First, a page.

And you’re not real sure as what’s going on here. Will they use it for food or will they use it for alcohol, or drugs or something like that? And I remember a number of instances where a person would come up and they’d say, “I need money for, uh—uh—uh bus fare to get back home.” They go, “I’m broke.” Then I say, “Well, why don’t we go to the bus station. I’ll buy you a ticket.”
Bought him a ticket, fed him, and then put him on the bus to go. But I wouldn’t give him cash, because I’m not sure how they would use it.
If you have children, what happens when Johnny comes home and says, “I finally figured out my verse for life. Give to whoever—give to everyone who asks you. And I want you to apply that verse and show how—I want a new bicycle.”
If you love your children, many times, you will not give what they ask because it wouldn’t be good for them. So you have examples, and y—you—the question is how will you word it without being exaggerated? Would you say, “Give to everyone who asks you, except in the following hypothetical situations.”
And list 20, 30 situations like that. No, you can’t do that. You expect common sense and in light of the other teachings of scripture, that this commissive form of language, which seeks to emphasize the importance of generosity, the willingness many times to have your generosity abused, but not be completely silly and foolish on those issues.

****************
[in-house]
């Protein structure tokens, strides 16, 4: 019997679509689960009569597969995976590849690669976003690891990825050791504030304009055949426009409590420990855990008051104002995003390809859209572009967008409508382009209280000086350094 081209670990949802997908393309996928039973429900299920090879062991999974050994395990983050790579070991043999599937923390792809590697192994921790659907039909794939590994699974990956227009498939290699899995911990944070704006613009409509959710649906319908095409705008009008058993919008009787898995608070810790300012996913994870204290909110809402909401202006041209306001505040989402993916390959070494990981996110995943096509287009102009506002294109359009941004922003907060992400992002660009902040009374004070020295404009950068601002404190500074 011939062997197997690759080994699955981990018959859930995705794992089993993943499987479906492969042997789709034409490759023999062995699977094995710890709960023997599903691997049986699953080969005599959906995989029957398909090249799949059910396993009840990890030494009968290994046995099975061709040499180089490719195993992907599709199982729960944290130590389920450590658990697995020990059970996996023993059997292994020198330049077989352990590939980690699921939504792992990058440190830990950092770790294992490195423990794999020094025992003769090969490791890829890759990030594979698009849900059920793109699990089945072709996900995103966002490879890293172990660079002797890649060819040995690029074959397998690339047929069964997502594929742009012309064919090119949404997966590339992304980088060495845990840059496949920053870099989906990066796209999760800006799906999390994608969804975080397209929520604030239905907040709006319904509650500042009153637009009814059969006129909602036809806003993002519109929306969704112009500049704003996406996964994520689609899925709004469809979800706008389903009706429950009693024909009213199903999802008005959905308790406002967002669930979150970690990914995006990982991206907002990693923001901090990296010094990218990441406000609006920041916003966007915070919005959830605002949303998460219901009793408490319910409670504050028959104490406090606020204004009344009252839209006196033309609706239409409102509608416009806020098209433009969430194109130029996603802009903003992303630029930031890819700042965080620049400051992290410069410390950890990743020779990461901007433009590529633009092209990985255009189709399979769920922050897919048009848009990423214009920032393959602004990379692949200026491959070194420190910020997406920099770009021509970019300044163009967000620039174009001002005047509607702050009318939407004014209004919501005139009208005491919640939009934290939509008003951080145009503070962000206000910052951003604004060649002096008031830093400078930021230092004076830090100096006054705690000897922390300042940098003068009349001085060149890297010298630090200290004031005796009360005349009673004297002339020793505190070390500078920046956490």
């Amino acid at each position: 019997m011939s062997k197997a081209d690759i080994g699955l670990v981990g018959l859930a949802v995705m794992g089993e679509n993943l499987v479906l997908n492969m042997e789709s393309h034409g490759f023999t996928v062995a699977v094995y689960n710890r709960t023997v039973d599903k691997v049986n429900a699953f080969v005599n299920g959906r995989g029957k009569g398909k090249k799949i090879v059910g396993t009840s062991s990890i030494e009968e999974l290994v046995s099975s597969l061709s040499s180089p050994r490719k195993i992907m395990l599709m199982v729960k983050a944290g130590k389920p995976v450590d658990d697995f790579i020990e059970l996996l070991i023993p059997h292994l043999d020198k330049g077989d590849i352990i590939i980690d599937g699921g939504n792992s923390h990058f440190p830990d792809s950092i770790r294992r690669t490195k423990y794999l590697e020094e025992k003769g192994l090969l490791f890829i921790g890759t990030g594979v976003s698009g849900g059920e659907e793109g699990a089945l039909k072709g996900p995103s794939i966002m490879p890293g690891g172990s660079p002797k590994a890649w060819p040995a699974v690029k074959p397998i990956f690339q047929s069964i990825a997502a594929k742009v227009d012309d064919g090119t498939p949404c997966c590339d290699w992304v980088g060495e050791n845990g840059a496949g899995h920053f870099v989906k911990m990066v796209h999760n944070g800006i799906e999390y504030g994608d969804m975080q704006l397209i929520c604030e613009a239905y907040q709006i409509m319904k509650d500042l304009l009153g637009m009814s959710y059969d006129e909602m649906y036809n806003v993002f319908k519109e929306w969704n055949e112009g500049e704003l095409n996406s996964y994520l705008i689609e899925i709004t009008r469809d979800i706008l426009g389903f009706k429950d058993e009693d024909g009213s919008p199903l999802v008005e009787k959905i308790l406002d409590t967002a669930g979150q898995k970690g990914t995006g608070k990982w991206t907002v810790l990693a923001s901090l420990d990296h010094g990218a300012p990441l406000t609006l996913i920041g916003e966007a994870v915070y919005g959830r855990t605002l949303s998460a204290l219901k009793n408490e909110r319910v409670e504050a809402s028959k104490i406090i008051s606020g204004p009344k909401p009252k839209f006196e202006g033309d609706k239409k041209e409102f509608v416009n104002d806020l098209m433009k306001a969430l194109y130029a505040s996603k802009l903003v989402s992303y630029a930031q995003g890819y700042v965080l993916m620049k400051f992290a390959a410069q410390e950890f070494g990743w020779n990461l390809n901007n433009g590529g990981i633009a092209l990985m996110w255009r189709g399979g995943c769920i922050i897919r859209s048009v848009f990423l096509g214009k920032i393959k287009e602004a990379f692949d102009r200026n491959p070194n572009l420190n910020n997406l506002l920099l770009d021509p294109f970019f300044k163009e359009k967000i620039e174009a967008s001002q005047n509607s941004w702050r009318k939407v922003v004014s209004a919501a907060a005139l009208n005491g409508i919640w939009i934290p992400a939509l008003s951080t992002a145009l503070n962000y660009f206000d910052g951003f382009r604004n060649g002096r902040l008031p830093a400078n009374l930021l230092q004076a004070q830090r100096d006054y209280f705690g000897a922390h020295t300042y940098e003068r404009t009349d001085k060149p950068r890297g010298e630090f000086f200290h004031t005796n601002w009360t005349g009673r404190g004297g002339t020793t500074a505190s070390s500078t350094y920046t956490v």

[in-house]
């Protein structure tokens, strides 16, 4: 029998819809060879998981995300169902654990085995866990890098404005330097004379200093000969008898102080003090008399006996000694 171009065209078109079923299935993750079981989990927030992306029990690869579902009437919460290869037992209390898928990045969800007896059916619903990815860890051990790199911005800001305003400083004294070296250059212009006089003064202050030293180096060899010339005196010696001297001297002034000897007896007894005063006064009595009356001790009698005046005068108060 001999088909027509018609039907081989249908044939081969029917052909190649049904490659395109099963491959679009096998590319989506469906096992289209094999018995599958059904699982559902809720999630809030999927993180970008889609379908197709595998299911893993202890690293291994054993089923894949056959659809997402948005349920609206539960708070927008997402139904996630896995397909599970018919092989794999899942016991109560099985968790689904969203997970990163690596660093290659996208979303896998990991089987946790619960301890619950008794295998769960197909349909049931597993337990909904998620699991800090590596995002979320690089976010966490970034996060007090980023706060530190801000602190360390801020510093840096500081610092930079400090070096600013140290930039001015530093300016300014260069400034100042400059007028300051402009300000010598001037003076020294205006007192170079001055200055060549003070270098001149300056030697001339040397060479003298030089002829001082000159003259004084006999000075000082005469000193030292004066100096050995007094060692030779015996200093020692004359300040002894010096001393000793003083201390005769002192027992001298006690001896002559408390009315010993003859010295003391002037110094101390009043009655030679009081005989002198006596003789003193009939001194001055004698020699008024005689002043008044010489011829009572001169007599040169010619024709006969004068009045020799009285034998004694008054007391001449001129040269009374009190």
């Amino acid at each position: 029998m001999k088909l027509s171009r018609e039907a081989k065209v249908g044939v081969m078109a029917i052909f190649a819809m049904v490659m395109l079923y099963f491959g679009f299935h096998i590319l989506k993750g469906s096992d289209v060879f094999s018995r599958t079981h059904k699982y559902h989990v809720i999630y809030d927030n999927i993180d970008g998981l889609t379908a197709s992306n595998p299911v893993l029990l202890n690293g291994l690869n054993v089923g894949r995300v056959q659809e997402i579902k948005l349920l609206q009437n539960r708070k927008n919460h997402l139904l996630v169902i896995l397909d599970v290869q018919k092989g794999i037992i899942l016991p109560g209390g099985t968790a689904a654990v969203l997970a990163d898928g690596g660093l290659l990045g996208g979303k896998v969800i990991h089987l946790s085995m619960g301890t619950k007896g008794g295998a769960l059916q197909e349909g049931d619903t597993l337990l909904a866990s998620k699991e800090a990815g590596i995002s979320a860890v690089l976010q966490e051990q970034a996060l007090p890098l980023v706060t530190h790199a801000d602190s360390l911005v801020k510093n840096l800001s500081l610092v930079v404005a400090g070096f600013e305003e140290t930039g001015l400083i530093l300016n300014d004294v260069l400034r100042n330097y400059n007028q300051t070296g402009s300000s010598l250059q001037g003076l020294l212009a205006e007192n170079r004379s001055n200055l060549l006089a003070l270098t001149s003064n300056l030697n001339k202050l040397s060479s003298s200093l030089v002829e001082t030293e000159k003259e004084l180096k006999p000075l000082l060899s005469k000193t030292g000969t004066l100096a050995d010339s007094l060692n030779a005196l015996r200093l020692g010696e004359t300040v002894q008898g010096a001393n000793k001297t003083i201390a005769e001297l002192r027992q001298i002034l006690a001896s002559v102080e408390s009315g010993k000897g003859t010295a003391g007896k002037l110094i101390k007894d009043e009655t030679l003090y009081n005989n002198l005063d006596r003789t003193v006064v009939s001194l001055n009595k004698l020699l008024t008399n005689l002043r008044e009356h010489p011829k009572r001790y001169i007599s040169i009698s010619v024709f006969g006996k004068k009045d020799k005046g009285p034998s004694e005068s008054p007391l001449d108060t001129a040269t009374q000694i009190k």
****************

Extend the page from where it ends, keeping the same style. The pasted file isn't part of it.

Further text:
Sometimes, another evangelist takes that same statement and interprets in a way that indicates that it is not to be understood literally. Turn to Page 193 for this one on hating father and mother. What we have here in Luke 14:26, “If anyone comes to you and does not hate his father, mother, and wife, and children, and brothers and sisters, yes, and even his own life, he cannot be my disciple.” Probably that is a more authentic, more primitive, more like what Jesus actually said—saying.
But Matthew has given us a thought-for-thought translation, which gets the meaning across. And there he says, “He who loves father and mother more than me is not worthy of me, and he who loves son or daughter more than me is not worthy of me.” So you have an evangelist interpreting this saying in a way that indicates it is not to be understood literally, but as an exaggerated form of terminology.